NPR1 regulates transcription of SA-responsive genes through interactions with specific transcription factors (Figure 3). Identified major transcription factors belong to a subclass of the basic leucine zipper transcription factor family, TGA (Gatz, 2013). The Arabidopsis genome encodes 10 TGA transcription factors, which are structurally divided into five subgroups and all bind the consensus DNA sequence TGACG. Yeast-two-hybrid analyses with NPR1 and TGA transcription factors show interaction specificity for clade II TGAs (TGA2/TGA5/TGA6) and TGA3 (clade III; Zhou et al., 2000; Hepworth et al., 2005). Genetic analysis reveal that TGA2, TGA5, and TGA6 repress PR1 transcription in the absence of SA, but on the other hand are required for PR1 induction in the presence of SA (Zhang et al., 2003). In the absence of SA, TGA2 binds to the PR1 promoter thereby repressing its transcription (Rochon et al., 2006; Boyle et al., 2009). An NPR1-interacting protein, NIMIN1 (NPR1/NIM1-INTERACTING PROTEIN 1), can form a ternary complex with TGA2 through NPR1 at least in yeast (Weigel et al., 2005). Transcriptional repression by TGA2 may be achieved through NIMIN1 interacting with a transcriptional co-repressor, TOPLESS (Braun et al., 2011). Conceivably, SA allows NPR1 to form a different complex with TGA2 and other TGA factors, such as TGA3 thereby activating PR1 transcription (Johnson et al., 2003). The NIMIN1–NPR1–TGA2 complex is dissociated in the presence of SA in yeast (Hermann et al., 2013). Thus, NIMIN1 dissociation from the NPR1–TGA transcriptional complex by SA may contribute to activation of the NPR1–TGA transcriptional complex. This transcriptional activation may be relayed through specific mediator subunits, such as the Mediator subunit MED15, since med15 mutants are insensitive to SA (Canet et al., 2012).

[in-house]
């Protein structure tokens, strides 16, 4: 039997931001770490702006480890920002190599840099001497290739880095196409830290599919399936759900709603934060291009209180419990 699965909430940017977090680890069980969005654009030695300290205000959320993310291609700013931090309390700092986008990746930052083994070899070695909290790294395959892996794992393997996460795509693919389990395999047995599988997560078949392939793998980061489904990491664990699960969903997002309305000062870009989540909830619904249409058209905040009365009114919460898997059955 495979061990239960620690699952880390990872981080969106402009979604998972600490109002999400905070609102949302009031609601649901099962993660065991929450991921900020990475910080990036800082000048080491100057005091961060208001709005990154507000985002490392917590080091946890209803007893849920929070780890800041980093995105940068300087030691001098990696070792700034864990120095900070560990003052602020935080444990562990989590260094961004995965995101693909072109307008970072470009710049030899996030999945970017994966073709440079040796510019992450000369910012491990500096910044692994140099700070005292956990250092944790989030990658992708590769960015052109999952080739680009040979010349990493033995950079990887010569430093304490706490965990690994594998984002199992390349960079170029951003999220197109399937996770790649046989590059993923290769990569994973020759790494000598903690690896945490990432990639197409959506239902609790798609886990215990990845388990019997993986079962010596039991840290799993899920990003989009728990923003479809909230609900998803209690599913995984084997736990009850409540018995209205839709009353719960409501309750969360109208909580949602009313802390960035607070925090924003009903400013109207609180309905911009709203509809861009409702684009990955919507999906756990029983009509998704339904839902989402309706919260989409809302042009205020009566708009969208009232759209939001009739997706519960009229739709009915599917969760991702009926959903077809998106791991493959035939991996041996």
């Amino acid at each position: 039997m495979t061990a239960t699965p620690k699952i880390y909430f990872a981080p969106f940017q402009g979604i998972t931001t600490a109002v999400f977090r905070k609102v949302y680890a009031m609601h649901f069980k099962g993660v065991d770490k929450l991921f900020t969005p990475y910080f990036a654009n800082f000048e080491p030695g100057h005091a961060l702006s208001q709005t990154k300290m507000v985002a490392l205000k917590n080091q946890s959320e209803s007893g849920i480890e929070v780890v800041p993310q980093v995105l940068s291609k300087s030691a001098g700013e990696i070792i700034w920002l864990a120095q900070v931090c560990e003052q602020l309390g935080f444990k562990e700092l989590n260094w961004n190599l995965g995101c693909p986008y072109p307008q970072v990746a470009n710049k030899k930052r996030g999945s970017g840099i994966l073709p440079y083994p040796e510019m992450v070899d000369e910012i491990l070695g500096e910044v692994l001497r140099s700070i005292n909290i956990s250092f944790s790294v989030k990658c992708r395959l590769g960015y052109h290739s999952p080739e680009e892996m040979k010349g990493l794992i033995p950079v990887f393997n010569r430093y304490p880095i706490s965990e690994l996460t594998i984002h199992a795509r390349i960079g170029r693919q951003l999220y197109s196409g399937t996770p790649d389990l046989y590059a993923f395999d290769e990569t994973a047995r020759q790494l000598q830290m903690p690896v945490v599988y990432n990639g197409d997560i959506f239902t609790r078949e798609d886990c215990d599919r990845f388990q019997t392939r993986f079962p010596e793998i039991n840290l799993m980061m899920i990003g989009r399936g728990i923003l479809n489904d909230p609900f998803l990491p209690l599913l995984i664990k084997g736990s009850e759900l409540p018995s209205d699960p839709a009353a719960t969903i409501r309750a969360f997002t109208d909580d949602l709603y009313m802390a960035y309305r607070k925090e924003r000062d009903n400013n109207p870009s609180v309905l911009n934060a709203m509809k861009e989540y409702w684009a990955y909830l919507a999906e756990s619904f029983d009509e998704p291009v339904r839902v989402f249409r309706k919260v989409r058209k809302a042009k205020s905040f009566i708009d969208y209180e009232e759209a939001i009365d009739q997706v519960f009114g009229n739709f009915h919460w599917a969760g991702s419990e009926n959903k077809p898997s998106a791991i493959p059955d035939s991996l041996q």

FIGURE 3
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Figure 3. SA-mediated transcriptional regulation of PR1 through NPR1. In the absence of SA, repression of PR1 expression can be achieved by repressor complexes (blue), such as the TGA2-NPR1-NIMIN complex through the co-repressor TOPLESS or the CBNAC-SNI1 complex. SA triggers a conformational change of NPR1 and dissociation of NIMIN1, resulting in forming activator complexes (pink) including TGA transcription factors and SSN2. The DNA repair proteins BRCA2 and RAD51 are also involved in SA-mediated transcription.

A suppressor screen of npr1 identified SNI1 (SUPPRESSOR OF NPR1 INDUCIBLE 1) as another repressor of SA-responsive genes (e.g., PR1) in unstressed conditions (Li et al., 1999; Mosher et al., 2006). SNI1-mediated transcriptional repression may be achieved through the CaM-binding NAC (NAM, ATAF1,2, CUC2) transcription repressor CBNAC, since SNI1 directly interacts with CBNAC and enhances CBNAC-binding activity to the PR1 promoter (Kim et al., 2012). Upon SA treatment, SNI1 is dissociated from the PR1 promoter and replaced by the DNA repair protein SSN2 (Song et al., 2011). Although SSN2 contains a DNA-binding domain, its binding to the PR1 promoter requires NPR1 and the transcription factor TGA7. These results suggest that SA triggers NPR1 activation through nuclear accumulation and conformational change, resulting in the formation of a TGA7–NPR1–SSN2 complex that activates PR1 transcription. Additional DNA repair proteins, such as BRCA2A (BREAST CANCER 2A) and RAD51D, are also functionally associated with SA-mediated transcription (Durrant et al., 2007; Wang et al., 2010; Song et al., 2011). Interestingly, SA and Pseudomonas infection cause DNA damage, such as DNA double strand breaks, suggesting that DNA damage response is an intrinsic component of SA-mediated transcription during plant immunity (Yan et al., 2013; Song and Bent, 2014).